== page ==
Evening primrose oil – Evening primrose oil comes in small capsules similar to vitamin E. It is believed to help soften and ripen the cervix.

Yoga – Many places offer special classes for all stages of pregnancy.

Walking – Walking may help to get baby to drop into proper position.

Visualization/relaxation – Relaxation can help with labor induction. Try doing relaxation exercisers. They are also good practice for when labor actually begins.

Pineapple, cumin tea, eggplant parmesan, and spicy foods – are another thing you can try.

Exercise Ball Bouncing – Bouncing gently and sitting on an exercise ball can also help baby drop into position and get your hips flexible for birth.

Spicy Food & Chinese Food – Some swear if you eat both mexican and chinese in the same day it can bring on labor.

  • Posted by Pregnant Stories
  • 26 Apr 2011

1. Don’t get induced unless medically necessary

Years of study have shown that inducing labor often leads to a C-section.

2. Labor at home until you’re approximately 3 centimeters dilated

Consult your DR if your water breaks, they may want you to come into the sterile hospital environment to avoid infection. Also many hospitals start the 24 hour to birth clock when you check in, and your body may need longer than that.

3. Choose your hospital, and your practitioner, carefully

If having a vaginal birth is important to you, shop for a doctor and a hospital with low C-section rates.

4. In the delivery room, ask questions if your practitioner says you need a C-section

Some situations are true emergencies, and a C-section is necessary within minutes to save the baby’s life. That’s not a time to negotiate. But in other situations, parents should ask questions about whether a C-section is absolutely necessary – such as if the Dr says the baby is too ‘big’ or the DR is following a time table.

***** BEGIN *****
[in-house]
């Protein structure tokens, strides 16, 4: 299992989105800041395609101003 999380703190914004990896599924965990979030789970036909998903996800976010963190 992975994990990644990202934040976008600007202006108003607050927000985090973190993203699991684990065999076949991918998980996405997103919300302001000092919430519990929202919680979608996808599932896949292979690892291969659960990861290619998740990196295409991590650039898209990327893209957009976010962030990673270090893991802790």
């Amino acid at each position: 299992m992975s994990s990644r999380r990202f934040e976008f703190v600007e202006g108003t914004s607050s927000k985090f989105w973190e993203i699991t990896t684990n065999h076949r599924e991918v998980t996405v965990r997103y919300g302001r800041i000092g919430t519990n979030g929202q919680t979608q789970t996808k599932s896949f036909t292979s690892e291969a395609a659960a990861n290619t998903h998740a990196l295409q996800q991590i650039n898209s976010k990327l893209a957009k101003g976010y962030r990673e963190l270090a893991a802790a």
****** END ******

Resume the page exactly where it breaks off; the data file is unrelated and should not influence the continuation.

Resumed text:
5. Get a doula

Doulas, or birth assistants, can help advocate for a mother when she’s in labor.

  • Posted by Pregnant Stories
  • 19 Apr 2011

My daughter was born on Sunday, May 2nd, around 4:30 a.m. At the time, I was a little over 38 weeks and never thought I would get that far. In fact, my doctor had kept telling me he would be very surprised if I didn’t go into labor a week earlier.

It wasn’t until Sunday morning at 3:00 a.m., when I went to get my 4 year-old daughter from bed, that the contractions began.  I called my parents to come get my other daughter, because I didn’t want her to see me in a lot of discomfort and get scared. While waiting for my parents, I took a shower to ease the pain and avoid my daughter having to watch me endure the contractions. In the shower the contractions were coming on sporadically.  Sometimes they were really close together but not consistent.